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The perennial plant known as Baptisia australis is native to most areas in the Eastern United States, from Southern Canada down to Texas. Also known as wild indigo, rattleweed or blue false indigo, this plant produces distinctive, blue-violet flowers and roots that have been used for several centuries as an herbal remedy for a variety of ailments. Though considered a toxic plant by the U.S. Food and Drug Administration, the plant is renowned for its antibiotic, antiseptic and anti-inflammatory properties.
According to the University of Illinois Extension, Baptisia australis is rich in tannins, glycosides and alkaloid enzymes that are effective in treating a range of medical problems, including its activity in boosting immunity as a so-called immunomodulator. In too high a concentration, however, it can be toxic. A physician should be consulted before the roots of this plant are used for medicinal purposes.
Though Baptisia australis is not approved for use by any formal health organization, its known uses are widespread. According to Florida Hospital, it is used orally to treat bacterial infections and ease the symptoms of ulcers. It is also used topically to promote the healing of wounds, from cuts and scrapes to burns and boils.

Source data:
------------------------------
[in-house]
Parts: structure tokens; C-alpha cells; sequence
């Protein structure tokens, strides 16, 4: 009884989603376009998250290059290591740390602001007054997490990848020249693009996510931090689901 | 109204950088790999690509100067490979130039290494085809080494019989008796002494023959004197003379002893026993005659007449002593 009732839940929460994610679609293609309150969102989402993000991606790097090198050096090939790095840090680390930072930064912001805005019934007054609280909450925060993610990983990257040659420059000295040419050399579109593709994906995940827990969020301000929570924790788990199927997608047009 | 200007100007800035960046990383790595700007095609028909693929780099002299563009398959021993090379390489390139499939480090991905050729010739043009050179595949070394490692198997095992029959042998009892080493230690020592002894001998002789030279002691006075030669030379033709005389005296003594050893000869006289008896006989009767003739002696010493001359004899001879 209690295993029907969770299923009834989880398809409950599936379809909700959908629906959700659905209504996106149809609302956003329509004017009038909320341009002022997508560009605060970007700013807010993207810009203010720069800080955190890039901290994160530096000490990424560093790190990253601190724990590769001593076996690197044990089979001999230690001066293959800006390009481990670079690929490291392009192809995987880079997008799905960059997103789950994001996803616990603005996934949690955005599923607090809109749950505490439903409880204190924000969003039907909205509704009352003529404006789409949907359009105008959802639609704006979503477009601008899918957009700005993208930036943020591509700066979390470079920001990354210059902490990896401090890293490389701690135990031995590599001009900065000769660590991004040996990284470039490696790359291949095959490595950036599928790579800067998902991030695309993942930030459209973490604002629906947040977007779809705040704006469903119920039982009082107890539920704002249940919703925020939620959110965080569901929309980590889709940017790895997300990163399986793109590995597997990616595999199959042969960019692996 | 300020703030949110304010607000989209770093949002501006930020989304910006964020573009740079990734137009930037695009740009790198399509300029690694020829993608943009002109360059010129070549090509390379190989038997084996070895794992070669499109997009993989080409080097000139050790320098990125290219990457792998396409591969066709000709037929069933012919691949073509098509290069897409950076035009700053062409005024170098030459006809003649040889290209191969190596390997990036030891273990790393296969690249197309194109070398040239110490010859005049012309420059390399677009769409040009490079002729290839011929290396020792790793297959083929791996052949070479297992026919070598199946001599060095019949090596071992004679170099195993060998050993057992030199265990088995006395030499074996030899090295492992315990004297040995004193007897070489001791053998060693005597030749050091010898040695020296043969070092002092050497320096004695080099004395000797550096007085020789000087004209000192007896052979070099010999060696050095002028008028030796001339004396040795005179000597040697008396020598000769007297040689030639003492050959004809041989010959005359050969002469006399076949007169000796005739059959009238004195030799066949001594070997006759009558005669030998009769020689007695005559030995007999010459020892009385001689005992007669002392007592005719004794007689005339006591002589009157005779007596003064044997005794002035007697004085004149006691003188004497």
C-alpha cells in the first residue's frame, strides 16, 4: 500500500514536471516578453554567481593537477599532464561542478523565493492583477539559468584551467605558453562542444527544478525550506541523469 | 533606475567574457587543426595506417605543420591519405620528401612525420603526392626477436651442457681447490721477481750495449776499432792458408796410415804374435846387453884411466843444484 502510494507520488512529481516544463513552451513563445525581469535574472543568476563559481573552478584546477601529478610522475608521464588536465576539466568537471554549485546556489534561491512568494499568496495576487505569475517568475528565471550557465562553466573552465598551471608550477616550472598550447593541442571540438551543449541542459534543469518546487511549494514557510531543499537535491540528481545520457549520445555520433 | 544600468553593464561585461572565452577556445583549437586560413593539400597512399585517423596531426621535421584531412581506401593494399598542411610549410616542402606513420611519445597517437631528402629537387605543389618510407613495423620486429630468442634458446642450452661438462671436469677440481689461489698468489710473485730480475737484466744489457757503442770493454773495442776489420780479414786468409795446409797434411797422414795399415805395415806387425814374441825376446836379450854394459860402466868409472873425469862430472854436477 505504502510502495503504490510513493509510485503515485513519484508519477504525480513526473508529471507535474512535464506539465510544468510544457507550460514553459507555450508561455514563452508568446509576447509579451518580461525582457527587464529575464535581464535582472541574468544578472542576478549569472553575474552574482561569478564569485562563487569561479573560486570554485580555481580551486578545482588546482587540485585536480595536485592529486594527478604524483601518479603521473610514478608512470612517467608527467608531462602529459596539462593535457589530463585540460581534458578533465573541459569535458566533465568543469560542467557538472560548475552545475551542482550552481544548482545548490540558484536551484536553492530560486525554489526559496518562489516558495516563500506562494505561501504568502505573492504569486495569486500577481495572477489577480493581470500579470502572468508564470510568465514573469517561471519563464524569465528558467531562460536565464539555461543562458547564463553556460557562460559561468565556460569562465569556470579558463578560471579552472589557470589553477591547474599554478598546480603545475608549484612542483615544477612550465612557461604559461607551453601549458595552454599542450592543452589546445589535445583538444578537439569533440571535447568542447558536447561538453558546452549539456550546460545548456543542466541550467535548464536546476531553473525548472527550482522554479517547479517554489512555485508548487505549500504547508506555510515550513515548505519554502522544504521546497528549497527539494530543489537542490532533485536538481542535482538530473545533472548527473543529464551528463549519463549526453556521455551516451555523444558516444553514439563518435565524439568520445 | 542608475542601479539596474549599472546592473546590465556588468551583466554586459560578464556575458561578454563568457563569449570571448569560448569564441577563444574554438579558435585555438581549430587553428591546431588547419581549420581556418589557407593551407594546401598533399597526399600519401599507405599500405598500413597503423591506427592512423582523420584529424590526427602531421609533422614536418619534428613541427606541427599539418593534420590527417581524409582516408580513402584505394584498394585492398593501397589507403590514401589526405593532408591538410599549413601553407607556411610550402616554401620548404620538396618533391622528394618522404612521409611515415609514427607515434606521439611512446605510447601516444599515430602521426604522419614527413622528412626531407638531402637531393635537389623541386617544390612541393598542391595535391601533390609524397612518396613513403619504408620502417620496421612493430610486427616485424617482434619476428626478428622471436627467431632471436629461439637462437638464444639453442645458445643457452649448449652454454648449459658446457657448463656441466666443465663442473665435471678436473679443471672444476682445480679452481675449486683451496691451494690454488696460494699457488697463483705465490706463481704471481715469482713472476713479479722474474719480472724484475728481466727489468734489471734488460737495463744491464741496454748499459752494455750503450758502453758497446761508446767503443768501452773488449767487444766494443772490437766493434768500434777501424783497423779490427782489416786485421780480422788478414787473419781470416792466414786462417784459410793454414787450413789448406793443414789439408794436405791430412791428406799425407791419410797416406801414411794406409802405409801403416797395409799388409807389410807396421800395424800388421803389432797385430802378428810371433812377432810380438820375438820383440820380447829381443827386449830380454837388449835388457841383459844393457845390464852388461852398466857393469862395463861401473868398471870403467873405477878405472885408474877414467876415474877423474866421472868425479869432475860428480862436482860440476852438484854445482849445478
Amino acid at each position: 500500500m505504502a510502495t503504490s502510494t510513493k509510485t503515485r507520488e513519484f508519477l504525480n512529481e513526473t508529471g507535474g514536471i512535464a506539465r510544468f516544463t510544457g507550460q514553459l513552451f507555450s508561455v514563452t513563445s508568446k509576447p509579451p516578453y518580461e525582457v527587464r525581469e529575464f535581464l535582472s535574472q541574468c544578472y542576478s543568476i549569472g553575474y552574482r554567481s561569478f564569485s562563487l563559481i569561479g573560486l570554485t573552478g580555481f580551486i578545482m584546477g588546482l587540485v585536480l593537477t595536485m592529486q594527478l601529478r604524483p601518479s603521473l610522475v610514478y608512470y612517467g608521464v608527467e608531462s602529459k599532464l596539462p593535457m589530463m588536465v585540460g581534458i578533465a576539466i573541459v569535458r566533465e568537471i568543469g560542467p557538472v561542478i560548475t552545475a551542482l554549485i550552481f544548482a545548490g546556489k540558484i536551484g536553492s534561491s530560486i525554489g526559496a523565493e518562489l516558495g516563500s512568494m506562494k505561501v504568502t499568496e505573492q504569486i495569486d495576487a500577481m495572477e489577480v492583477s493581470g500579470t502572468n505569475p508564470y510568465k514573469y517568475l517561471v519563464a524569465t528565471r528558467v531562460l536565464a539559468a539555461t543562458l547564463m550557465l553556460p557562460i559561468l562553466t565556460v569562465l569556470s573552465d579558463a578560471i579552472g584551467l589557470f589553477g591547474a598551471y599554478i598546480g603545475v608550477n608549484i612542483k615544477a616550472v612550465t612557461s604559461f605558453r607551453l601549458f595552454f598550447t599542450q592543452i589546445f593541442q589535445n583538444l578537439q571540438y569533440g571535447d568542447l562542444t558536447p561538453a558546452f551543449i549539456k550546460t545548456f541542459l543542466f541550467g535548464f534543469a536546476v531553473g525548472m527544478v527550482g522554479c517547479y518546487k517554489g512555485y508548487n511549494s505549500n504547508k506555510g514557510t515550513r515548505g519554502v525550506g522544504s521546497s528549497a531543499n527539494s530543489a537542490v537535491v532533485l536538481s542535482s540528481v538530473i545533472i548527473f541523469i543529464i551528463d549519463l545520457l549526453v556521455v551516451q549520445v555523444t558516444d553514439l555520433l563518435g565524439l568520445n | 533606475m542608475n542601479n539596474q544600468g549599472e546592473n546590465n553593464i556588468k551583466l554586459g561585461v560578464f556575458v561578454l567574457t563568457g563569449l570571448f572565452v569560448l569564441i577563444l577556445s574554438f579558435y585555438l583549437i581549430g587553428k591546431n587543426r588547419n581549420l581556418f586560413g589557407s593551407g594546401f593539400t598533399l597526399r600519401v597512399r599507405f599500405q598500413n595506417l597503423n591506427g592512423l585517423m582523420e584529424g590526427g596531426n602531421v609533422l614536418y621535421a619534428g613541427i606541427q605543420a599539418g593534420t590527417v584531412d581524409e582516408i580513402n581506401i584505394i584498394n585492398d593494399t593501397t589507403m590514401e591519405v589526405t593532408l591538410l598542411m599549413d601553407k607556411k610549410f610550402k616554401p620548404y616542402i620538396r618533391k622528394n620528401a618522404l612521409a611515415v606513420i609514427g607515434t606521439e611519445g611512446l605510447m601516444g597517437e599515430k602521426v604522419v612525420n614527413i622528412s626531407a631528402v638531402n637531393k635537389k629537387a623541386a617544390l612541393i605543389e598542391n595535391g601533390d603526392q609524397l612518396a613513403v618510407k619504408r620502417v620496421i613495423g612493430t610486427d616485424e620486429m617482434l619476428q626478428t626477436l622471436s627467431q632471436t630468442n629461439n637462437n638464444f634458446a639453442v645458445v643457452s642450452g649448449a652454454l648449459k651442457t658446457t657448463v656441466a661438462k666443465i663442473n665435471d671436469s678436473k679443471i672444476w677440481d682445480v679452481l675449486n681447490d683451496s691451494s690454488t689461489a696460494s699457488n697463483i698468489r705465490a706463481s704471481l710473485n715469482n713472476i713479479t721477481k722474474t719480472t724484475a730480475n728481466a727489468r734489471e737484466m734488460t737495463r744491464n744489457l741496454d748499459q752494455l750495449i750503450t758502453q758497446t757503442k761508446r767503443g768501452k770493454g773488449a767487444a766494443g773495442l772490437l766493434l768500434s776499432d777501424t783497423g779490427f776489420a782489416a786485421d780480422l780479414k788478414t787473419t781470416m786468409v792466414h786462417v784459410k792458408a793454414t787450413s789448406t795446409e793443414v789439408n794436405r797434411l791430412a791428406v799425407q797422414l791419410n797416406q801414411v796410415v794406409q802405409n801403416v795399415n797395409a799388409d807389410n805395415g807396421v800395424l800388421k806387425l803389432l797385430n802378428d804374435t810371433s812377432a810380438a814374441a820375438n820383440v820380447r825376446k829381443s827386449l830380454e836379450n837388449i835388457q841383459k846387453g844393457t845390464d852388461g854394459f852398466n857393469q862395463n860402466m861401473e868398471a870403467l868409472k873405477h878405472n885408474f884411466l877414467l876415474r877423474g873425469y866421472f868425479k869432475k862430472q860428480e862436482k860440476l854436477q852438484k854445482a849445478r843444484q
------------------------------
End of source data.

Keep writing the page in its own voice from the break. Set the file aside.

Native Americans were already using Baptisia australis when colonists arrived in the New World. According to Healthline.com, natives once used the plant's roots as a purgative to ease constipation and as an emetic to cause vomiting when poisoning was suspected. Herbalists commend extracts of the plant's roots for aiding in healing respiratory infections, fever, influenza, the common cold, tonsilitis, and scarlet fever. They also a applaud its use as a gargling agent to fight the gum disease known as gingivitis, sore throats and even bad breath. As of 2011 medical studies have proven none of these claims; however, anecdotal evidence has provided some verification.
Medical experts highlight the toxic nature of Baptisia australis, urging those considering this herbal remedy to consult a physician first. Side effects can include respiratory problems, chest contractions or pain, and a rash or hives on the skin. Overdosing also can cause vomiting and diarrhea, according to Florida Hospital. Children and pregnant or breastfeeding women are urged to consider other options for health care remedies. Those with high blood pressure or heart disease also are at higher risk when ingesting this plant.
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